PHIL 242 - “Feeding Egos and Tending Wounds”
WHERE DOES THIS LEAVE THE CATEGORY “WOMAN”?
HOW MUCH FREEDOM DO PEOPLE HAVE WITHIN THE GENDER SYSTEM?
- Are our acts completely determined by the rules of the game? Can we refuse to play? Can we
change the rules?
THE LABEL ‘WOMEN’
- So what are ‘women’?
- • An extremely varied group of people playing roles within the gender system, using various
strategies to survive socially.
- • In many cases, there is no politically neutral way to determine how to apply the label.
- • And we can imagine a world in which it operated completely differently or not at all.
- The concept “woman” is used to control and coerce people to act in certain ways... ...and using
the category reinforces that set of rules.
CHALLENGE FOR FEMINISTS
- If the category woman is part of an oppressive system, is it self-defeating to fight for the rights
- Should feminists stop thinking about women altogether?
- Butler thinks that feminists should be extremely cautious about fighting for women, but allows
that it may be okay to provisionally or tactically use it....
- ...though it may be even better to challenge and undermine it.
PATRIARCHYAND HAPPINESS REVISITED
- Akey feminist belief is that sexism harms or wrongs women...
- ...but (as we have seen) many claim that this harm can be hidden or ambiguous in various
- ...so that women may be complicit in their own oppression.
- This week’s readings focus on particularly troubling versions of that claim, according to which
romantic relationships in which women (and people occupying feminine roles) take themselves
to be happy, but are supporting patriarchy.
- “My point is a familiar one: In order to develop an effective politics of everyday life, we need
to understand better than we do now not only the processes of personality development, but the
‘micropolitics’of our most ordinary transactions, the ways in which we inscribe and re-inscribe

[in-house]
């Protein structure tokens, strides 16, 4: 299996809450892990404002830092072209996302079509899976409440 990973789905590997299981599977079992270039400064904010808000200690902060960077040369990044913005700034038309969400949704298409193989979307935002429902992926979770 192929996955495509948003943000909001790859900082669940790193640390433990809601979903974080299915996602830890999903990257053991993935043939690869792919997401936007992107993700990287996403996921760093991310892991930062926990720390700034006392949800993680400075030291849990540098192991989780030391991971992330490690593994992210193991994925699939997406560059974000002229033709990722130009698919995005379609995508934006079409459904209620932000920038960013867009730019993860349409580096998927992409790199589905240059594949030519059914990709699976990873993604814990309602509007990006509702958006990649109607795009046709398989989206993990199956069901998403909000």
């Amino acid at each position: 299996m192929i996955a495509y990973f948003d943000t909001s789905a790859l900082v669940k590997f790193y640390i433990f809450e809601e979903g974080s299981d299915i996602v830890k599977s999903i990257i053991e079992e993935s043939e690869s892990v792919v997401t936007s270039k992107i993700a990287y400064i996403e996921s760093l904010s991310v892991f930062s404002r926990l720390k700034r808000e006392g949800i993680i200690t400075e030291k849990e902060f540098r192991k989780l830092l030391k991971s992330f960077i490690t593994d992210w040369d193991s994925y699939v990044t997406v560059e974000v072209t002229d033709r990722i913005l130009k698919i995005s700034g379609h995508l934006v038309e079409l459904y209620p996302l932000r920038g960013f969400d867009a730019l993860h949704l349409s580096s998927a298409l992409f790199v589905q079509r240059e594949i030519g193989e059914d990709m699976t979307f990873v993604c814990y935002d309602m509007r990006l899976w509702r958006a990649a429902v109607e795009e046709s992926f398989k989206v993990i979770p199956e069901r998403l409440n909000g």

our subjection in the fabric of the ordinary....
- We need to locate our subordination not only in the hidden recesses of the psyche but in the
duties we are happy to perform and in what we thought were the innocent pleasures of
- • Listening attentively to the problems of others
- • Expressing sympathy and understanding - • Finding ways to endorse the person, along with his or her projects and values.
- Bartky thinks that this practice is feminine—it is often performed by women (or by those who
occupy feminine roles) in jobs, in the everyday social world, and especially in romantic
- ...and it is taken by men (or people in masculine roles) and not reciprocated.
ARE HER ASSUMPTIONS INACCURATE? DO THEY PAY ENOUGHATTENTION TO
INTERSECTIONS WITH OTHER KINDS OF OPPRESSION?
- She admits of variety from one class and ethnic group to another, but soon drops this
assumption. Is this a problem for her argument?
- Does the division of emotional labour apply to present-day heterosexual relationships?
- Do the masculine and feminine roles she describes helpful in understanding other kinds of
AFAMILIAR WAY OF THINKING ABOUT EMOTIONAL SUPPORT
- Can we understand the kinds of relationship she describes as exploitation... ...where women do
work and create value for the benefit of others but not
- ...(i.e. a violation of a right to benefit from one’s own work, and to have an equal role in social
- No (or not entirely)! After all,
- (i) men don’t benefit much from women’s emotional labour,